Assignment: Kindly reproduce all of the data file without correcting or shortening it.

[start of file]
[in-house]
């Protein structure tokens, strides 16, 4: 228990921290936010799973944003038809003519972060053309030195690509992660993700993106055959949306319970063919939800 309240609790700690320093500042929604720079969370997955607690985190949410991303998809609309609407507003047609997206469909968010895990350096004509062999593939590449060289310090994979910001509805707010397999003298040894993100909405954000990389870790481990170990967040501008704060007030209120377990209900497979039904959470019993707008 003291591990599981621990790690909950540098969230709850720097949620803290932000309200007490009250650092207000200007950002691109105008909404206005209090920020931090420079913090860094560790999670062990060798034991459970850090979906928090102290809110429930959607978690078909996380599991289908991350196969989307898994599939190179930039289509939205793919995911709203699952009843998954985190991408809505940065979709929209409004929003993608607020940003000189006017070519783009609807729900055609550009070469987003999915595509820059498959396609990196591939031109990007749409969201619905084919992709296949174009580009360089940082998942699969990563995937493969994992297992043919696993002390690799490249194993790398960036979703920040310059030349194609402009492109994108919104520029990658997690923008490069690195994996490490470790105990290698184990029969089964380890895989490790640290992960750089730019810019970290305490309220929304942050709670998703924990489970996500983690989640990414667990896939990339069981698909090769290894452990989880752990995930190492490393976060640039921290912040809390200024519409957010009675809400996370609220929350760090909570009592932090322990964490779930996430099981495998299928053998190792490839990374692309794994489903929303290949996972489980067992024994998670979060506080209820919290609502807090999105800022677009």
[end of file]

[in-house]
């Protein structure tokens, strides 16, 4: 228990921290936010799973944003038809003519972060053309030195690509992660993700993106055959949306319970063919939800 309240609790700690320093500042929604720079969370997955607690985190949410991303998809609309609407507003047609997206469909968010895990350096004509062999593939590449060289310090994979910001509805707010397999003298040894993100909405954000990389870790481990170990967040501008704060007030209120377990209900497979039904959470019993707008 003291591990599981621990790690909950540098969230709850720097949620803290932000309200007490009250650092207000200007950002691109105008909404206005209090920020931090420079913090860094560790999670062990060798034991459970850090979906928090102290809110429930959607978690078909996380599991289908991350196969989307898994599939190179930039289509939205793919995911709203699952009843998954985190991408809505940065979709929209409004929003993608607020940003000189006017070519783009609807729900055609550009070469987003999915595509820059498959396609990196591939031109990007749409969201619905084919992709296949174009580009360089940082998942699969990563995937493969994992297992043919696993002390690799490249194993790398960036979703920040310059030349194609402009492109994108919104520029990658997690923008490069690195994996490490470790105990290698184990029969089964380890895989490790640290992960750089730019810019970290305490309220929304942050709670998703924990489970996500983690989640990414667990896939990339069981698909090769290894452990989880752990995930190492490393976060640039921290912040809390200024519409957010009675809400996370609220929350760090909570009592932090322990964490779930996430099981495998299928053998190792490839990374692309794994489903929303290949996972489980067992024994998670979060506080209820919290609502807090999105800022677009």